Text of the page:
Many communicable diseases, such as viruses and bacterial infections, are transmitted by direct contact with a person who has the disease or with something that person touched. Avoiding contact is an obvious way to prevent spreading diseases. Touch-free sensors allow many frequently accessed functions in restrooms, such as automatic hands-free urinal and toilet flush, hands-free soap, water and paper towel dispensing and touch-free drying stations. While almost expecting this type of automatic, touch-free sensing today in public places such as airport terminals, hospitals and cruise ships, the technology for an “Automatic Cleaning-liquid Dispensing Device” was only granted a patent in 1991 – slightly over 25 years ago. Another common non-contact sensing product is a sanitizing fluid dispenser frequently found on cruise ships and other high-traffic public locations such as casinos, fitness clubs, and office lobbies.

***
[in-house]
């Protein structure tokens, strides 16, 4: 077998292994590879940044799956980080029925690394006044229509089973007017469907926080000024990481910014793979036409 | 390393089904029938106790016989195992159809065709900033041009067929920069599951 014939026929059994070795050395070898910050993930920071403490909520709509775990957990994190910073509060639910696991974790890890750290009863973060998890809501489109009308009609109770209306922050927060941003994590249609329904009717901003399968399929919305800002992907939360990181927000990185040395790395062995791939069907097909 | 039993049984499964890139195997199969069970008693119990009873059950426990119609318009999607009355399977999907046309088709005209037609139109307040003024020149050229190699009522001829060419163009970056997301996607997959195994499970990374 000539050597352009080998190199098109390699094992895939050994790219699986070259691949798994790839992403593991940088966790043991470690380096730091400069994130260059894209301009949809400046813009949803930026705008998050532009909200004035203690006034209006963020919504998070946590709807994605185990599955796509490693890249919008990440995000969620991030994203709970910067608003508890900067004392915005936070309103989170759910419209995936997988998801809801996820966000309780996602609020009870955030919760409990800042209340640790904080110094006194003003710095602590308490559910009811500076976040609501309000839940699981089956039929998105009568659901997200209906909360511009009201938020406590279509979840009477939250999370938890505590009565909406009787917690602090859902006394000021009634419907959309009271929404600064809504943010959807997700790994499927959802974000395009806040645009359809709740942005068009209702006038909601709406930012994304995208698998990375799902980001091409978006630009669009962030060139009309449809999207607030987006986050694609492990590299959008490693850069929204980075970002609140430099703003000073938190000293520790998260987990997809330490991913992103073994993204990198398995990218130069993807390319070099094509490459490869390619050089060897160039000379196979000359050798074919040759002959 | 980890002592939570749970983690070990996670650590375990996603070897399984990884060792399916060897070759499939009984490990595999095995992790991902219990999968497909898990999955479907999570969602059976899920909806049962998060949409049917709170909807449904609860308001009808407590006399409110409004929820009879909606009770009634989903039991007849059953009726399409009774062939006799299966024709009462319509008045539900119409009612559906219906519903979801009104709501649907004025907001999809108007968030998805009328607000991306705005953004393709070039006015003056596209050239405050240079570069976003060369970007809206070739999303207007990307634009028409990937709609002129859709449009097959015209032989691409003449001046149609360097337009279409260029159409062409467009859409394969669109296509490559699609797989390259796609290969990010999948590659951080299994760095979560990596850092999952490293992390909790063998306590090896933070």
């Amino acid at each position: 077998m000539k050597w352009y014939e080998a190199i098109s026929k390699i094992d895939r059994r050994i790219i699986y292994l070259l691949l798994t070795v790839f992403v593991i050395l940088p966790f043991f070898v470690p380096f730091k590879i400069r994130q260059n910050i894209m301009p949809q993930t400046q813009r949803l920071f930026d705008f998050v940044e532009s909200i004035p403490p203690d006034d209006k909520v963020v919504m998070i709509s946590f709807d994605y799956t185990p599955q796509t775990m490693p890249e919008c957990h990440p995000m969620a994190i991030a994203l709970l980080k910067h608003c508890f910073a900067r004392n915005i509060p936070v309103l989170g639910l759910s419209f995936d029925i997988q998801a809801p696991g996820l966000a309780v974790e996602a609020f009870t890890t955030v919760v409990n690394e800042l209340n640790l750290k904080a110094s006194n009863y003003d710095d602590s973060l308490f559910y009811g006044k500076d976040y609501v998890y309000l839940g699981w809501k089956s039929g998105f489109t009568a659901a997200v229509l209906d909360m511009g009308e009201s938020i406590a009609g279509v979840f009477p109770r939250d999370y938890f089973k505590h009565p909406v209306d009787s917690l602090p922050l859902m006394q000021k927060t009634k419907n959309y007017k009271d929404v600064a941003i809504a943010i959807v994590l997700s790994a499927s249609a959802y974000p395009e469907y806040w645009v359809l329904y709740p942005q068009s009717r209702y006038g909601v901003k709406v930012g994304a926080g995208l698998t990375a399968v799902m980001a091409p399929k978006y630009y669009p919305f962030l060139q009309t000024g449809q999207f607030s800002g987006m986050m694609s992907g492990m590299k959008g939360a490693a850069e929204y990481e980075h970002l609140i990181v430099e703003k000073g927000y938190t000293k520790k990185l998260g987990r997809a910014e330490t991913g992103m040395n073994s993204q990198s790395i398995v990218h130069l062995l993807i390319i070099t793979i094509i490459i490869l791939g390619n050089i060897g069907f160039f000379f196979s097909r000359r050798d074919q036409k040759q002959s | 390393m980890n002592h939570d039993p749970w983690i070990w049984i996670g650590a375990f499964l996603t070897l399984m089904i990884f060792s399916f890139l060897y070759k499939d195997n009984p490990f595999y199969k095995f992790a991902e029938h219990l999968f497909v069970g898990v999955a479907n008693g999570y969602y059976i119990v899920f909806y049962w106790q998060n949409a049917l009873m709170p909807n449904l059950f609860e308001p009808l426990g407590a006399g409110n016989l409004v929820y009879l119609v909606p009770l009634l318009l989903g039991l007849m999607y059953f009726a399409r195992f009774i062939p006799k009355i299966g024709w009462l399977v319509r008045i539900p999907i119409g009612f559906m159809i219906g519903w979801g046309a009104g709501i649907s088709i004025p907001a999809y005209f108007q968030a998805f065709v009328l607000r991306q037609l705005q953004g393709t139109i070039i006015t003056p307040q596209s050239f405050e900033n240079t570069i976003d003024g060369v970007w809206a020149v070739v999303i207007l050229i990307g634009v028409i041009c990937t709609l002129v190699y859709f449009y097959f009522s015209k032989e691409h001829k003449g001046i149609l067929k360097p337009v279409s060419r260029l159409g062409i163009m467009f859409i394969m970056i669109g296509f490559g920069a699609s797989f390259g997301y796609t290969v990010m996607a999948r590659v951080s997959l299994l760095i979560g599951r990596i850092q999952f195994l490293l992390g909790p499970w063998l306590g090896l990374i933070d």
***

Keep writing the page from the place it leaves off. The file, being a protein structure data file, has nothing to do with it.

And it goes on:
The type of touch-free sensing technologies used in these products can include microwave, ultrasonic, photoelectric and passive infrared (body heat activated) techniques. Perhaps the simplest and most cost-effective approach is the photoelectric technique, that uses infrared (IR) light with a wavelength typically in the range of 850 nm. With no hands present, no light from the emitter is reflected back to the collector. When a hand is present, the IR light bounces back to the collector and the sensed pulse can be used to trigger actuation from a pump or motor to achieve the desired hands-free actuation.
A frequently seen touch-free hand sanitizer dispenser is powered by three C-size batteries.